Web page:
Chapter One

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In March 2014, the Ebola virus swept across West Africa, claiming thousands of lives. It was the largest Ebola outbreak in history and it shocked the world. As the headlines and statistics dominated global news screens, millions of everyday stories remained untold. Ordinary people were thrown into unimaginable situations.

This is one girl's inspirational story.


When Ikmatu thinks about the Ebola outbreak, her mind always turns to a young boy she used to go to school with. They had known each other their whole lives and often hung out, even though she was several years older than him.

His family was poor and he brought his books to school in a plastic bag. Ikmatu sometimes looked after them for him and shared her lunch when she could see he was hungry. A lot of families don't have the money to eat well in Freetown and Ikmatu was happy to share what she had. That's Ikmatu all over. An older sister and used to looking after people.

She was 13 when the Ebola epidemic took hold in Sierra Leone. Her young friend was just ten. They'd recently sat their school exams and Ikmatu vividly remembers seeing him in the exam hall, writing away. He died soon after, along with his whole family. The memory still makes her cry.

There were others too. Her friend lost her grandmother, an aunt and a brother. A young boy from down the road saw his entire family wiped out. He had to move to live with relatives in a different part of town.

As the devastating events unfolded, Ikmatu felt increasingly agitated. Some days she would distract herself – laughing with her brother and sister, talking about Manchester United, her favourite football team, or listening to music together. Like all younger siblings, Ikmatu's are both infuriating and lovable. They'd play together, goofing around in the living room where Ikmatu sleeps on the sofa. But Ikmatu struggled to shake the sense of unease with what was going on around her. Couldn't she do something to help?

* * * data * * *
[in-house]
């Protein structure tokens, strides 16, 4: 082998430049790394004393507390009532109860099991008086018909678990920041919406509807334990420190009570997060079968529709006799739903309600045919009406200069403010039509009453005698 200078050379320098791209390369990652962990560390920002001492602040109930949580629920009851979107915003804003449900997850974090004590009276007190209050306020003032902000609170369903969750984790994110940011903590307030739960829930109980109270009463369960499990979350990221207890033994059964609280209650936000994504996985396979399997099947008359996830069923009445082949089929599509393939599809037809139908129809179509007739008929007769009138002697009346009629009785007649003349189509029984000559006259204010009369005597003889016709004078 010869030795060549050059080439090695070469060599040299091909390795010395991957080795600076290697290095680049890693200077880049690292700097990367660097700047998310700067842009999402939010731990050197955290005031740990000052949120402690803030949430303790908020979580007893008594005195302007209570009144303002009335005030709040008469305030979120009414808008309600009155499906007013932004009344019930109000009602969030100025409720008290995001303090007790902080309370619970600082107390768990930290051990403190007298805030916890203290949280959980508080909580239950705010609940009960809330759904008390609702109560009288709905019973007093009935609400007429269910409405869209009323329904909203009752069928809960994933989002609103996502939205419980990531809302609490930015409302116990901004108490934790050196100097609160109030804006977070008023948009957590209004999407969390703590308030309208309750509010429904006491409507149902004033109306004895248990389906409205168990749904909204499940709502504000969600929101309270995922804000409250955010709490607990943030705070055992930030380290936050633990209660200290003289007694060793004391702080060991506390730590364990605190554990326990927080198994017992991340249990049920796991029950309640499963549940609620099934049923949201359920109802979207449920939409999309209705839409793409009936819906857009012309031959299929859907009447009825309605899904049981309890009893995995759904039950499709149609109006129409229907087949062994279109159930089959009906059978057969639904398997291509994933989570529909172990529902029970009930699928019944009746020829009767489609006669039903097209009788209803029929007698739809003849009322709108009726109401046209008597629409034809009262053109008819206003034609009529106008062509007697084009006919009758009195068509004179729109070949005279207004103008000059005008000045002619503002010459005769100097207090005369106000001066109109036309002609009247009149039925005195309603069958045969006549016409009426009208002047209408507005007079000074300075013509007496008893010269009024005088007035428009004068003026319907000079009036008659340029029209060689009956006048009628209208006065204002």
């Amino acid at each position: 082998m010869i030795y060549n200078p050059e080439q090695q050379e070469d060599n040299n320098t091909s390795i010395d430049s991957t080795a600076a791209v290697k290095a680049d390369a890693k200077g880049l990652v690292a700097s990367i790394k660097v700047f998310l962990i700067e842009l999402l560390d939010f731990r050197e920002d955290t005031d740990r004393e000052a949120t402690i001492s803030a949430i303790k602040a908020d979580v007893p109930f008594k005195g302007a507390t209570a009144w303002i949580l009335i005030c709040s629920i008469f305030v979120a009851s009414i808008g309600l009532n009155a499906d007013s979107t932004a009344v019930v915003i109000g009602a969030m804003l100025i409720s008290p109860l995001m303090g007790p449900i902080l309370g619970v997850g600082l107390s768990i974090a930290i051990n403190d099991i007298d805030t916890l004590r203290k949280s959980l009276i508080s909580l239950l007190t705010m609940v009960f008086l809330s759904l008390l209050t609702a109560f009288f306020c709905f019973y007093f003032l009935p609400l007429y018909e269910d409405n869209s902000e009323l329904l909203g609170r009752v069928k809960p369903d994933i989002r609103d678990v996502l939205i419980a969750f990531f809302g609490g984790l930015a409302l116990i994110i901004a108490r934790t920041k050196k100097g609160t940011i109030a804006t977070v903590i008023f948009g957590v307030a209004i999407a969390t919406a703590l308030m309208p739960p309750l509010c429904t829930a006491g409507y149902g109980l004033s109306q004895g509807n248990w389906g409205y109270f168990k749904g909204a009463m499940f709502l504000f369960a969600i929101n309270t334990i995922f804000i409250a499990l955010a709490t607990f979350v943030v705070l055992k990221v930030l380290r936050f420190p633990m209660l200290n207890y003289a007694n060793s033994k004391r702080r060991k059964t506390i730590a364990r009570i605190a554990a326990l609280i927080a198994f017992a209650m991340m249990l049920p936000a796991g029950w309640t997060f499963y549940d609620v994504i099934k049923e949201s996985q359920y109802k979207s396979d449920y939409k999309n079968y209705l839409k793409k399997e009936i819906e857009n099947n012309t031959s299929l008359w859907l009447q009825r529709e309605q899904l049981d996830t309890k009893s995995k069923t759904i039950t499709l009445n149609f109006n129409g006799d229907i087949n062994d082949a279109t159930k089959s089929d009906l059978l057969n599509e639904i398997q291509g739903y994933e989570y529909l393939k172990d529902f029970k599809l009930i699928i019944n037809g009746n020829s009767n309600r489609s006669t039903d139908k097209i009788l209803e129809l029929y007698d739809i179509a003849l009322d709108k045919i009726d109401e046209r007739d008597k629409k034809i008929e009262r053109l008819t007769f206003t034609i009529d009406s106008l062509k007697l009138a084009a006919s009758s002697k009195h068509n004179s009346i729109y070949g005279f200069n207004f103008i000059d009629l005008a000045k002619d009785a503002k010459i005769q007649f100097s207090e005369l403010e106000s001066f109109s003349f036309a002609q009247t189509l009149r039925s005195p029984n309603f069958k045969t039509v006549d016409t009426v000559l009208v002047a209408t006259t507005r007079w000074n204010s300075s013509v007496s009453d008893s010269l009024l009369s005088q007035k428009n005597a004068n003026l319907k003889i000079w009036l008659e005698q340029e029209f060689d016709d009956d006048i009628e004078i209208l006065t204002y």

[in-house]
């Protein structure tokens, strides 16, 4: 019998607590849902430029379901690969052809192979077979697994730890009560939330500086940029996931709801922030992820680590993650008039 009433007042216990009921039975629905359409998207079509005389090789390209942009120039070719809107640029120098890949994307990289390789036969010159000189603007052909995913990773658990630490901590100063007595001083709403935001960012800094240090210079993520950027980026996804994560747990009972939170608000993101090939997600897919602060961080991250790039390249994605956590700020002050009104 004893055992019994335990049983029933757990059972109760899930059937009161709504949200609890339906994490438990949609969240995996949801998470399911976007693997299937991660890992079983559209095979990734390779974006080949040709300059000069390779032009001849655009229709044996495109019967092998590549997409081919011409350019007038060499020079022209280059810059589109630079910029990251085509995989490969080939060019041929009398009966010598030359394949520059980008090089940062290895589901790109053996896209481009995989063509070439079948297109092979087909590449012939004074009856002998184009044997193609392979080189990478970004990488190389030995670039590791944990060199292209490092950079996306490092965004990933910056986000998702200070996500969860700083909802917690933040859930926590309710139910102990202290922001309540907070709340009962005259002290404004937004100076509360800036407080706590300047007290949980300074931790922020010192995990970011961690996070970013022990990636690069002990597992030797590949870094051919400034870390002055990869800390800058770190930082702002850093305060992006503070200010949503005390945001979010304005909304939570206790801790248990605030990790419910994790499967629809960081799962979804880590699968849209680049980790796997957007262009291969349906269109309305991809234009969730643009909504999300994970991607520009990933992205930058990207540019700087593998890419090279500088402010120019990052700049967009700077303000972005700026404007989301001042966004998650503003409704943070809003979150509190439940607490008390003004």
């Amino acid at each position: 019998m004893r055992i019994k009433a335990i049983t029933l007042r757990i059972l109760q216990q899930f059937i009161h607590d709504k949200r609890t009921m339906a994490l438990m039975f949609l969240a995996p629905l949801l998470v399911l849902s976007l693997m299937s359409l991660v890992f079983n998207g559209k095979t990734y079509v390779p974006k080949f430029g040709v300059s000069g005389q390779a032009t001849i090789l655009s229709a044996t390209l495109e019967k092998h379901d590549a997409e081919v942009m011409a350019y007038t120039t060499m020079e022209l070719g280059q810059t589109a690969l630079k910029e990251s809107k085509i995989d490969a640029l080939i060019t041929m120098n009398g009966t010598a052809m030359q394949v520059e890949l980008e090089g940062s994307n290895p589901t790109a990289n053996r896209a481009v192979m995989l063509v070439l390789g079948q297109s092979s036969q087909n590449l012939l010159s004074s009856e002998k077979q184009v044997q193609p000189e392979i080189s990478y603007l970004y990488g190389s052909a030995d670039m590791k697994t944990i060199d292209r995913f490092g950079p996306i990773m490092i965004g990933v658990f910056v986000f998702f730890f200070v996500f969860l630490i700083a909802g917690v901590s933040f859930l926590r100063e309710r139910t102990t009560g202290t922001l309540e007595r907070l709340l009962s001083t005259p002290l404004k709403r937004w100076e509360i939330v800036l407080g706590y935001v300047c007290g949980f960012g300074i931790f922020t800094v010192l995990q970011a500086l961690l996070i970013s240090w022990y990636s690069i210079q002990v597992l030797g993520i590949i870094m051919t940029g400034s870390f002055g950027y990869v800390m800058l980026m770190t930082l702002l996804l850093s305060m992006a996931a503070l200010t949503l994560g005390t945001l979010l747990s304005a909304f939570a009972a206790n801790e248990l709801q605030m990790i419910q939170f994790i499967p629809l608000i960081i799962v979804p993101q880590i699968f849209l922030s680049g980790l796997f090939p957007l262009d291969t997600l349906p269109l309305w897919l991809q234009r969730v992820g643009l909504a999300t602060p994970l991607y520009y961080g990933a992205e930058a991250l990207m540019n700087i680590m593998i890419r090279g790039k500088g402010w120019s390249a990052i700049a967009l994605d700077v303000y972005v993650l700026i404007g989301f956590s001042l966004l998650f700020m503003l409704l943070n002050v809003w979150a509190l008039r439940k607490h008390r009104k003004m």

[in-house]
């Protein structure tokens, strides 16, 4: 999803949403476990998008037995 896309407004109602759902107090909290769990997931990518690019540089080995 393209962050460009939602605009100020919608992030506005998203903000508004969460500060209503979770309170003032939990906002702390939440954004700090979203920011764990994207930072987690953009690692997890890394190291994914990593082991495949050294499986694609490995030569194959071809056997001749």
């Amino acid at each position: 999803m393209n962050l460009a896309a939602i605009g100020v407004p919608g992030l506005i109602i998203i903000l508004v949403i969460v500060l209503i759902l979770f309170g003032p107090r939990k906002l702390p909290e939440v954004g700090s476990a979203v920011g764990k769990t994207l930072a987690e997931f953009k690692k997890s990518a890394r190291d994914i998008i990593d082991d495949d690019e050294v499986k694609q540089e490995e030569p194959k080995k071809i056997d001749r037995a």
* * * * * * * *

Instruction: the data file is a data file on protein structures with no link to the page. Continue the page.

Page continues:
As sorrow, fear and mistrust gripped Sierra Leone, life was changing rapidly. Ikmatu's poor, but vibrant community in Freetown – the capital city - was turned upside down. Ebola spread terrifyingly quickly through the densely-packed region and it's easy to see why. Ikmatu's home sits at the top of a tarmac road leading down a hill into the slum which hugs the sea bay. Below her, hundreds of corrugated iron roofs provide shelter to thousands of people. The homes are overcrowded and the narrow alleys become water-logged and muddy during the rainy season. Sanitation is low and disease is common.

It was a perfect breeding ground for a virus like Ebola which is spread by direct contact with blood, saliva or other bodily fluids of an infected person

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It was a perfect breeding ground for a virus like Ebola which is spread by direct contact with blood, saliva or other bodily fluids of an infected person. The problem was that people didn't know that. Without information on what was happening and how to stop the disease, Freetown was left helpless.

Looking out from the balcony of her family's small living room, Ikmatu felt helpless too. She would stare out at the passing fishing boats and tankers on the water, contemplating what was happening to the place she grew up in.

Until Ebola hit, Ikmatu had enjoyed going to school. She studied hard and saw her girlfriends between classes. As the disease swept through, schools and businesses began closing. Ikmatu and her siblings had to crowd around a radio where school lessons were broadcasted. They wanted to continue their education, but in many ways their lives were put on hold.

But Ikmatu didn't want to just sit back and do nothing. She wanted to fight for the home that she loved. So that's what she did.

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